• After you’re sure you like the fit, trim the seam and understitch. At the zipper opening, turn the facing ends to the inside. Press and hand-stitch in place.
McCall's M7547 Sew-Along
This is a diagram from another pattern that shows the process of adding a waistband facing. In Fig. A you can see how the facing is stitched on at the waist, with the ends extending past the zipper opening. The inset shows understitching after the facing is attached. In Fig. B, the facing ends at the zipper opening are turned under and then stitched in place.
McCall's M7547 Sew-Along
My pants facing.

Next week on the sew-along: Amanda discusses finishing touches. We are almost done! Don’t forget you can still join us on our M7547 Sew-Along Facebook group! We’re a small but friendly and helpful bunch.

Finishing Techniques For Knit Garments. Plus, Sneak Peek!

McCall's M7244 Plenty by Tracy Reese dress sewing pattern.

Happy Friday! Here’s a sneak peek of a new McCall’s pattern I just love. It’s a Plenty by Tracy Reese dress pattern and it will be available very soon, along with the rest of the new Fall collection for McCall’s. The reason I’m sharing it here is one, it’s really cute and flattering. Two, the torso is lined with power mesh (tricot)—love this idea!

Here’s the original designer dress turned inside out. The fabric is a textured knit jacquard that’s ivory and black on the right side and solid black on the wrong side. See how there’s a neck facing attached to the black power-mesh lining on the bodice?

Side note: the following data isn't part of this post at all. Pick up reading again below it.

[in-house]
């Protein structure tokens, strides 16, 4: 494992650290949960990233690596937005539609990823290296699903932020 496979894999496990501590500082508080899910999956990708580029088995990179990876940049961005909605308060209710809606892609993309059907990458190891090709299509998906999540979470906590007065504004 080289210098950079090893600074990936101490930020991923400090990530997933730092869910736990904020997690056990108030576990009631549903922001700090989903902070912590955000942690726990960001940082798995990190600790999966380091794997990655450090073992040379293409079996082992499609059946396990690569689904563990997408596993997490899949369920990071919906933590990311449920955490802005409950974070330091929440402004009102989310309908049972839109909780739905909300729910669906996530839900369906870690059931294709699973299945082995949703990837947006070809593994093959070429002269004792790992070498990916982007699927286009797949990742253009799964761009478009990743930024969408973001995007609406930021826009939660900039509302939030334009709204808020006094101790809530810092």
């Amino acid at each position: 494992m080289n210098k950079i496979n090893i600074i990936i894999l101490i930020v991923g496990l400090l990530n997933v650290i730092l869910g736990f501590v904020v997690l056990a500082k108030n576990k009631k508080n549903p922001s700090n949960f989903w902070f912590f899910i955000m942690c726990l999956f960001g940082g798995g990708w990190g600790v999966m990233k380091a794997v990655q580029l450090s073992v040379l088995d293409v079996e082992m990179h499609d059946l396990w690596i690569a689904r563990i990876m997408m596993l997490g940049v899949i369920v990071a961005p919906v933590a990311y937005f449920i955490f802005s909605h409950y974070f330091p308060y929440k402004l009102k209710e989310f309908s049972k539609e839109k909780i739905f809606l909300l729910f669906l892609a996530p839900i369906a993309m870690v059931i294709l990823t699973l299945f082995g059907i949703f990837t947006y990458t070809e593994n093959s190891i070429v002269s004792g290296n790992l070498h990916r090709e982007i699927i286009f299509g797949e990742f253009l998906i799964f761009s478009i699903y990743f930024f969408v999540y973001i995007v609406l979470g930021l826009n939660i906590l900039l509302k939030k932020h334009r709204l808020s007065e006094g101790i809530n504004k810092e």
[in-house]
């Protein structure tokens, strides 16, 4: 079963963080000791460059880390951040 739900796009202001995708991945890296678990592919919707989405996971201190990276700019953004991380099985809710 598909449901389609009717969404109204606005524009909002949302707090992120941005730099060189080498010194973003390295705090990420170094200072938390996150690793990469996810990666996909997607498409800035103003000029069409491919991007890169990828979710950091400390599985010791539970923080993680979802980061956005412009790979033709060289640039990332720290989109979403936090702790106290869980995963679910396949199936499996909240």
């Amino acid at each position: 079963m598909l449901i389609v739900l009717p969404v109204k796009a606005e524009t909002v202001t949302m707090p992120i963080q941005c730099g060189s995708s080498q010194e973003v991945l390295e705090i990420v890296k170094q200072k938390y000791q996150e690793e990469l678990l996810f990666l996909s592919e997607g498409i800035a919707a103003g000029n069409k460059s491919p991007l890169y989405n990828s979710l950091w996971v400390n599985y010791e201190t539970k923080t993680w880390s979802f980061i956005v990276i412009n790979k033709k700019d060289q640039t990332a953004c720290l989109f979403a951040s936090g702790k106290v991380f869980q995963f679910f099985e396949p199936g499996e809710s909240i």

Detail photo of McCall's M7244 Plenty by Tracy Reese dress sewing pattern.

I have several knit dresses planned for my fall sewing and I want to borrow this finishing idea. I’m gravitating to the thought that a power mesh lining could help smooth things out, like a layer of lightweight Spanx. And finishing the edges with facings makes me happy, because I’m never really pleased with the knit bands I make at the neck and arm hole (they’re lumpy). So I am definitely going to borrow these two finishing techniques for the knit dresses I have planned.

Have you been using facings and power mesh/tricot linings on your knit garments, and I’m just really late to the party? Do tell. I think this concept works better on more stable knits, like ponte and double knits. Speaking of fabric, I went to my local Jo-Ann’s this past weekend to buy some craft supplies and ended up leaving with three cuts of knit fashion fabric, including this gray textured knit. Very pleased with my purchase.

Here are some more photos of this Plenty by Tracy Reese dress, because we know you like these kinds of detail shots. Coming next week: the new fall collections video. Stay tuned!

Detail photo of McCall's M7244 Plenty by Tracy Reese dress sewing pattern.
The bodice and the lining are serged or stitched together as one to the flared skirt.
Detail photo of McCall's M7244 Plenty by Tracy Reese dress sewing pattern.
Want, want, want this textured jacquard knit the designer used.
McCall's M7244 Plenty by Tracy Reese dress sewing pattern.
Gotta love a v-neck for a flattering line. We feature this dress in the soon-to-be-released fall collections video. It’s even cuter worn in real life.